Dr Jonathan Berek and Dr Joanna Cain on eradicating cervical cancer

Jonathan Berek/Joanna Cain

Dr Jonathan Berek, Past Chair of the Committee on Women's Cancer, and Dr Joanna Cain, former associate Committee member, share their views on where we are and what comes next in our journey to end cervical cancer.  

What is the state of cervical cancer around the world?  

Joanna Cain: We can start with the fact that half a million women get cervical cancer every year and about half of them die, and the majority are in low-income countries. During Covid, it got worse because many of the vaccine and the screening programmes fell off. So right now, we are trying to get back on track, knowing that the World Health Organization (WHO) wants us to be at 90 percent of 14 year olds vaccinated by 2030. So we have a lot of work to do. 

Jonathan Berek: It is a major problem everywhere, particularly in areas where there is a lack of resources.  But even the United States, which is considered a developed country, still has a problem with cervical cancer, with well over 4,000 deaths per annum screening and vaccination rates are very low in and in many places in the country.  

Joanna Cain: We can definitely do better everywhere. Regarding the implementation of vaccination programmes, the most important thing to consider is how to deal with misinformation campaigns. And to achieve this, we must get multiple sectors informed and engaged. School-based vaccination programmes are amongst the most successful, so we should encourage teachers to learn about this, be knowledgeable, and feel they can educate children and their parents. Certainly, departments of health, religious leaders, and community leaders should also be part of an implementation strategy from the very beginning. 

Regarding vaccination: what are the main success stories? 

Joanna Cain: Australia, which is one of the leading countries in the fight against cervical cancer, stands out because they did several things that are important in implementation. For example, they had a rapid reaction plan to combat misinformation on any side effects that came out in the media, and it has served them well. One of the best ways to be ahead of the game in the fight against misinformation is providing the public with credible sources even before they are exposed to fake facts. 

Senegal’s vaccination programme of nine year olds is another great success story. They re-started in 2018, and it looks like they are going to have a very good outcome. They utilise the school-based strategy, which is a very strong strategy. Senegal also succeeded in bringing together multiple sectors to support the project - so the government supports the school system, the physicians, and the community. Support is definitely an important part of the puzzle, and it points out where we are. At that point in time, there was still a lack of availability of the HPV vaccine, so they could only focus on one cohort, the nine year olds, rather than everybody eligible. Making vaccines more available will increase our chances to eradicate cervical cancer worldwide.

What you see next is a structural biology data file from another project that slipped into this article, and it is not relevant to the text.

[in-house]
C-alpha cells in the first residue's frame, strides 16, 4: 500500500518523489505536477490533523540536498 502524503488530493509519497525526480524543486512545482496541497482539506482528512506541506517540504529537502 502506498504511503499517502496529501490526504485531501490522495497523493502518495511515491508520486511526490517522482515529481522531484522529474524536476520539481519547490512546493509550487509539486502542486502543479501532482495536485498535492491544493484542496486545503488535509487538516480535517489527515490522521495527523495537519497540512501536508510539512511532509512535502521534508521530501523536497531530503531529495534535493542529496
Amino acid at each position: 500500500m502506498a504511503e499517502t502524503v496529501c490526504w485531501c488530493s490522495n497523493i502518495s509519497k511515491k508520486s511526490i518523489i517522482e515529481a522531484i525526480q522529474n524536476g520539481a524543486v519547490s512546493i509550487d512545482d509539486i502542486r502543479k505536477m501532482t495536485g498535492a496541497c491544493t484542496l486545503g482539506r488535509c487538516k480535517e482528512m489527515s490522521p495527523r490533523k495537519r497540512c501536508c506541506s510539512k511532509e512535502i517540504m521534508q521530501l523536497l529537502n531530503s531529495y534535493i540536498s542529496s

Jonathan Berek: That is important to emphasise. We can be hopeful that with a single vaccine and more availability over time - especially if we can persuade public health officials, governments, religious groups, schools and other key actors - we will do a lot better in the future. There will be more hard, fast data over time, indicating the reduction in mortality and disease incidence of cancers associated with HPV. 

How can we improve access to prevention, essential especially in countries where women have no access to cancer treatment?  

Jonathan Berek: Vaccination programmes are important, but screening programmes are key to our prevention efforts. See and treat programs implemented in various places in Africa in particular are critical, as they result in the destruction of tissues that are pre-malignant and early malignancy so that lives have been saved. Those programmes, as they expand, have the potential for great impact. 

Joanna Cain: The WHO has drawn out a full map of strategies based on vaccines, which is the most likely method over time to eradicate the disease. Remember, this is a disease, a cancer that we can eradicate, which is just phenomenal. Screening programmes enable us to catch those people for whom vaccination will not be a successful strategy, but they still need to be identified before the disease becomes invasive. Treatment for invasive disease remains a struggle in many countries because even the funds for simple vaccination are limited. 

What actions is FIGO implementing to fight cervical cancer around the world?  

Joanna Cain: FIGO has had a longstanding relationship with WHO and has members participating in living systematic reviews and on the screening and treatment to prevent cervical cancer group of WHO. Proposals and ideas are wonderful, but they have to be implemented to make a real difference. In this respect, FIGO was able to bring together key experts from around the world globe to examine how we can implement vaccine programmes for pregnancy, as well as for HPV. Their guidance has been published in the International Journal of Gynecology and Obstetrics (IJGO) so health professionals can use it to map out the whole process. FIGO members societies and their constituents have a crucial role to play to step up our collective efforts to end cervical cancer. 

Jonathan Berek: FIGO has been a very strong partner with WHO and other organisations uniting to try to effect change and eliminate cervical cancer. It's admirable, and the goal of trying to do this in the next decade is fantastic. How close can we come to that? How can we achieve it? Well, there are many obstacles, but I prefer to remain relatively optimistic about it. I think we can improve substantially in the next decade or two and save many lives. 

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